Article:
In October, a Washington farmer spotted a wolf, pursued the animal for several miles, then shot him. The wolf's fatal mistake? Being seen near a farm.
Not only is killing endangered species a crime, but it's also not an effective way to protect sheep or cattle. In fact, when farmers kill wolves, the plan usually backfires - newly fragmented wolf packs claim more livestock in the long run, according to a new study. For each wolf killed, the odds that other wolves will prey on nearby farm animals actually increase.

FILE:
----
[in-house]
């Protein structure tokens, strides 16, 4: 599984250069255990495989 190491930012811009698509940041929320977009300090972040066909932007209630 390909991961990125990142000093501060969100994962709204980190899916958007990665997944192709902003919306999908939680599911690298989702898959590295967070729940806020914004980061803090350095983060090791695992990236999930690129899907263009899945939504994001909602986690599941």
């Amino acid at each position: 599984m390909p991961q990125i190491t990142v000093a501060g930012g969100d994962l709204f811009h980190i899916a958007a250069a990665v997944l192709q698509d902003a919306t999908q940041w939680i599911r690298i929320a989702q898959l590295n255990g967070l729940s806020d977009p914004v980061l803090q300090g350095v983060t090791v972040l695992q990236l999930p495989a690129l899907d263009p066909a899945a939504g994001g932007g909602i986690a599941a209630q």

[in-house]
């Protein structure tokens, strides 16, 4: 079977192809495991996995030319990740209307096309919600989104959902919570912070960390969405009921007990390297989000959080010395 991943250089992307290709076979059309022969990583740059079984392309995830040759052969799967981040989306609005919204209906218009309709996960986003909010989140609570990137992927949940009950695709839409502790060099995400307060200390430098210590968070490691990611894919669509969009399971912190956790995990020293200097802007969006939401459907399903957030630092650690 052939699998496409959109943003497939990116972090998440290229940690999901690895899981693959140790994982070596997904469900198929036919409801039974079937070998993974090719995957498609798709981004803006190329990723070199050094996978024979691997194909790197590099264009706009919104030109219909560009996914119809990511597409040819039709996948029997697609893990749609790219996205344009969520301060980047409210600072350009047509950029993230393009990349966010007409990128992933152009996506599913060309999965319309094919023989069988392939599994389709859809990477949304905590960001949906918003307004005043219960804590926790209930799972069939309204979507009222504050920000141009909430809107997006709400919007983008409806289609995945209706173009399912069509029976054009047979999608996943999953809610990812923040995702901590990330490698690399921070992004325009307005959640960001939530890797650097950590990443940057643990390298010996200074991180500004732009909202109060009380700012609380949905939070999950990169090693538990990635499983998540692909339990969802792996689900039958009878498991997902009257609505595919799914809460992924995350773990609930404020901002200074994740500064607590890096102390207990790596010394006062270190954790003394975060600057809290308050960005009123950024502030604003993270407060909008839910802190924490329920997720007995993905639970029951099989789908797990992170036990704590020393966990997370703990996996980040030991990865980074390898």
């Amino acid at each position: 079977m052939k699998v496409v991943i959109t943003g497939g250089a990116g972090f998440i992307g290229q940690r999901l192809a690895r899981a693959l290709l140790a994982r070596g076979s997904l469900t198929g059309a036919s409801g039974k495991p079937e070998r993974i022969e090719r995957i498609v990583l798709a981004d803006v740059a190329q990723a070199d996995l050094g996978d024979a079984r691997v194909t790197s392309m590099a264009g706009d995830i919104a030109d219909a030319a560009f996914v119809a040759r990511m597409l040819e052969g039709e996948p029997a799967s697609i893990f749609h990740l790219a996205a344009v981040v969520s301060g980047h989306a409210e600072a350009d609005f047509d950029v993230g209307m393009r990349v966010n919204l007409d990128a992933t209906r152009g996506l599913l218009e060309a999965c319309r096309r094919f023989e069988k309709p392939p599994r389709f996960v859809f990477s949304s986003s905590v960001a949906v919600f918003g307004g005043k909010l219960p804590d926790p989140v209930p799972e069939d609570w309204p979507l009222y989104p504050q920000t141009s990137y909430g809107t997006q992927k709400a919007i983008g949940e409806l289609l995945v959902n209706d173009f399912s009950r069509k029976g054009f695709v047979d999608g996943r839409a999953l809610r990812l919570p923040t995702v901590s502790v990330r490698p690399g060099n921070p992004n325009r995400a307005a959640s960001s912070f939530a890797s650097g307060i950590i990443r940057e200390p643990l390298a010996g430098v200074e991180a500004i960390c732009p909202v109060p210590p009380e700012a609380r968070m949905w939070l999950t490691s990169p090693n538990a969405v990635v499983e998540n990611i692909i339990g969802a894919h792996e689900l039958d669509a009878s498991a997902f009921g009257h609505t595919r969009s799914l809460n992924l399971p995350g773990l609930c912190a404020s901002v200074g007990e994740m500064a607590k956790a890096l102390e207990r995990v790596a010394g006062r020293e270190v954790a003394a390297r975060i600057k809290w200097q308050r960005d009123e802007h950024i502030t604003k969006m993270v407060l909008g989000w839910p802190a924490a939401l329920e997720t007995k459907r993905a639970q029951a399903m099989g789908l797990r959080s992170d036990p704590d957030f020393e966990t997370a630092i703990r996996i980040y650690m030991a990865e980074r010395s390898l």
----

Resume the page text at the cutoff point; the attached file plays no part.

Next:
Looking at a quarter century's worth of data collected by the U.S. Fish and Wildlife Service's annual wolf reports, scientists were able to track how many wolves were killed legally. By pairing this information with livestock statistics from the U.S. Department of Agriculture, the researchers could examine the link between culling wolves and the rate at which these predators attacked livestock.
Washington State University biologist and study author Rob Wielgus wasn't sure if killing wolves would help to save livestock. Last year, Wielgus and his colleagues had found that culling cougars resulted in more, not fewer, livestock deaths - evidence that killing these animals was senseless.